Notice that there are no pumps in our system: Instead, plain ole thermal convection does all the work.

Hot Water... Overnight!

How long does it take to fill a tank with hot water this way? The answer depends on how cold the incoming cold water is, how many gallons your water heater holds, and how hot the flame is in your stove. We estimate that a blazing fire in an average-sized wood-burner can produce 20 gallons of hot water per hour. And—if you store that heated water in an insulated tank as we prescribe—it'll remain hot for up to 48 hours after the fire goes out. What this means in practical terms is that if you have a fire in your stove one evening, you'll still have all the hot water you want (for bathing, dishwashing, etc.) the following morning when you wake up. In fact, that water will actually remain warm for two full days ... even if you don't light the stove again at any time during that period.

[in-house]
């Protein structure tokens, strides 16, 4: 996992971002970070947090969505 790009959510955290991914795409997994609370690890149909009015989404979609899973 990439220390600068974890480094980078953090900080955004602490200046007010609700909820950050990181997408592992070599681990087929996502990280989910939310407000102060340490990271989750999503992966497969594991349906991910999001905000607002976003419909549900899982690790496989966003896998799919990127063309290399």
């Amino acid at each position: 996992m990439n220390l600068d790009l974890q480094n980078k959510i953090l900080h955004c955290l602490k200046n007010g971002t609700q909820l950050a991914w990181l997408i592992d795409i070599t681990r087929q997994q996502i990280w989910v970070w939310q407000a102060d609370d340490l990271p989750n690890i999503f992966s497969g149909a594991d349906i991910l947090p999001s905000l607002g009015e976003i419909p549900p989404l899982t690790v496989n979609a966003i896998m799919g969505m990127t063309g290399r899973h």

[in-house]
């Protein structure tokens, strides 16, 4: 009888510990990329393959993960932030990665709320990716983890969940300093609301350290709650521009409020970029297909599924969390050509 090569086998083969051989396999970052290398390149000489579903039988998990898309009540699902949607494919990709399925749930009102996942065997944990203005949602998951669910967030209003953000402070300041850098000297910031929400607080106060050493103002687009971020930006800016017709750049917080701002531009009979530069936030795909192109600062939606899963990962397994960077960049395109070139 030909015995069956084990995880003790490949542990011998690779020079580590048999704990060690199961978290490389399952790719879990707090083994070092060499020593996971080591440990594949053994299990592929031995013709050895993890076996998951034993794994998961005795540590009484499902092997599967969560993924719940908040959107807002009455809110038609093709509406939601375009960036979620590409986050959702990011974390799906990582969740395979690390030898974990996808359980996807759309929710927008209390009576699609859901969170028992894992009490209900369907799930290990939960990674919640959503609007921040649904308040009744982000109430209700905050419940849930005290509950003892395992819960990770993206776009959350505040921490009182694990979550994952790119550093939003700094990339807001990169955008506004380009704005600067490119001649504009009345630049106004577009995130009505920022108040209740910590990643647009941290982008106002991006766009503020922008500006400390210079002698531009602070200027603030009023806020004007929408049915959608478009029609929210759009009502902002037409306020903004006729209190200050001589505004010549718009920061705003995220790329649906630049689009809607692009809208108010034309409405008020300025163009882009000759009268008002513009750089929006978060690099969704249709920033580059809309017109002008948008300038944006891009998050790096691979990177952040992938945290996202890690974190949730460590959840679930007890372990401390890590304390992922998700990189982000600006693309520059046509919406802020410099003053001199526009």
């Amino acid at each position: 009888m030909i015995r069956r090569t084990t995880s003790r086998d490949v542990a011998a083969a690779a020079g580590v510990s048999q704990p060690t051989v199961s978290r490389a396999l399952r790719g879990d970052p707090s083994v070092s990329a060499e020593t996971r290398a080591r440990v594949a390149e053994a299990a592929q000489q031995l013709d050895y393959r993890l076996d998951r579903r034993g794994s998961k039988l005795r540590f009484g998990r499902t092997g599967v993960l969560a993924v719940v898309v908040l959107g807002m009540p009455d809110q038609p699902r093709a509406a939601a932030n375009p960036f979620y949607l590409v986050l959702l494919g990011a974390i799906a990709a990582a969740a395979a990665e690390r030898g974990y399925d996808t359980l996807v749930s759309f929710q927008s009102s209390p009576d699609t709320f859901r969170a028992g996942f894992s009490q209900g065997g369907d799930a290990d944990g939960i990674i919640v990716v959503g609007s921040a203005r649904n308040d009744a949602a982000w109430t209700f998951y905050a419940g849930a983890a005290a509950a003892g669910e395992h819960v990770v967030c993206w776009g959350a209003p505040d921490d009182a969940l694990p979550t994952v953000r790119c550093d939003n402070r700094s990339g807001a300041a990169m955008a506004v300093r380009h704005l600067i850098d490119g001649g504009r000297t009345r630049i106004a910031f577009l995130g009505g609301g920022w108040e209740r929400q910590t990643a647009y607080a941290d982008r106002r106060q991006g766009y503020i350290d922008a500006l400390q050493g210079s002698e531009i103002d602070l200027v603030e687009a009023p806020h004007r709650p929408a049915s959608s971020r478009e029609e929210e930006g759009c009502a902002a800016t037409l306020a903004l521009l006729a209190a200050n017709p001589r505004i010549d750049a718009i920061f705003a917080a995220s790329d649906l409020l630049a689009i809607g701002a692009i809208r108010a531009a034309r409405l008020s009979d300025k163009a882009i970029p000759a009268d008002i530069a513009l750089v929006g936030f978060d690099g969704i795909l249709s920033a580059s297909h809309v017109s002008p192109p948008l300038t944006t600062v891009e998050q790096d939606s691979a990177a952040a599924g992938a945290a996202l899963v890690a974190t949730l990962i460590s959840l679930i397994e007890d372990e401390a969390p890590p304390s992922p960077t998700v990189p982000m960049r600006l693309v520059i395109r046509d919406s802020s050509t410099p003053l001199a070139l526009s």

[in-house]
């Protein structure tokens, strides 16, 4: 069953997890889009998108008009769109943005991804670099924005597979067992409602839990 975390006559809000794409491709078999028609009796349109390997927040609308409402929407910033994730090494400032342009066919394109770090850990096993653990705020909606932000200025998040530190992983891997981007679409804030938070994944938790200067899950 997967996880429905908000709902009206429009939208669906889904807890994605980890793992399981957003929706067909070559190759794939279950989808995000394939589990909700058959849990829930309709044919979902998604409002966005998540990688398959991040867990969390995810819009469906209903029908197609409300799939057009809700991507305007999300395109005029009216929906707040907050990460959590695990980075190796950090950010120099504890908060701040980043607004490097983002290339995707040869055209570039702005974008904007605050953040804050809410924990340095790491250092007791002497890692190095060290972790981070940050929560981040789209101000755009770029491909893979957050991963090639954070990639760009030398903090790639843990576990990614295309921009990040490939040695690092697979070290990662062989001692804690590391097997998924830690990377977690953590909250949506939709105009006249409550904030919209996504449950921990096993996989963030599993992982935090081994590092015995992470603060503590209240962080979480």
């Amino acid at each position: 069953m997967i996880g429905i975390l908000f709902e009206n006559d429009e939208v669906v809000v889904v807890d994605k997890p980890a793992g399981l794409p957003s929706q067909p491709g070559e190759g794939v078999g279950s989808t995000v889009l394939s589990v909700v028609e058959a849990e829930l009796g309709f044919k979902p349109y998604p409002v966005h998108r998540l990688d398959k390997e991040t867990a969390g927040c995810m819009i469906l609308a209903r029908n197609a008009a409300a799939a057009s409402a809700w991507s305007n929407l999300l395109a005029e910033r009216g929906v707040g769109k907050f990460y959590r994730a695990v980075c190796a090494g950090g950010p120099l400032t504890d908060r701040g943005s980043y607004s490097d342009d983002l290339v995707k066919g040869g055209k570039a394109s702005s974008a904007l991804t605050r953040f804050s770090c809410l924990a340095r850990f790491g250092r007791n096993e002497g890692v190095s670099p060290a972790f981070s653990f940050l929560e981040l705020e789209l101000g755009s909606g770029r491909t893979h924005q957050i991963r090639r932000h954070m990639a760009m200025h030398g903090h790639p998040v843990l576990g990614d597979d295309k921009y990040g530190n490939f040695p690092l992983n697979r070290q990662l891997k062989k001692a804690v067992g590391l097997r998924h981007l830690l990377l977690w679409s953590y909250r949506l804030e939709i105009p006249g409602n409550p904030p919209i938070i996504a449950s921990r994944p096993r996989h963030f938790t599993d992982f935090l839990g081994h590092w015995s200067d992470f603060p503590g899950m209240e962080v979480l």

First Things First: Storage Tank

The first thing you need before you can install a system of your own, of course, is a storage tank. If you already have a hot water heater, you can use it ... otherwise, look around for a "previously owned" unit.

Many water heaters—you'll soon discover—are discarded solely because of a broken thermostat or heating element. Such retired fuel-eaters—as long as they don't leak and aren't badly rusted—are perfectly suited to our purpose. To find one of these storage containers, search around at the local dump, the power company, or in abandoned houses (make sure, though, that a house is truly abandoned before you go rummaging through it). Or—if you don't have the time to scrounge up a water tank—see your local plumber. Chances are, he handles quite a few broken water heaters and can get you a good one for $5.00 or a basket of snow peas.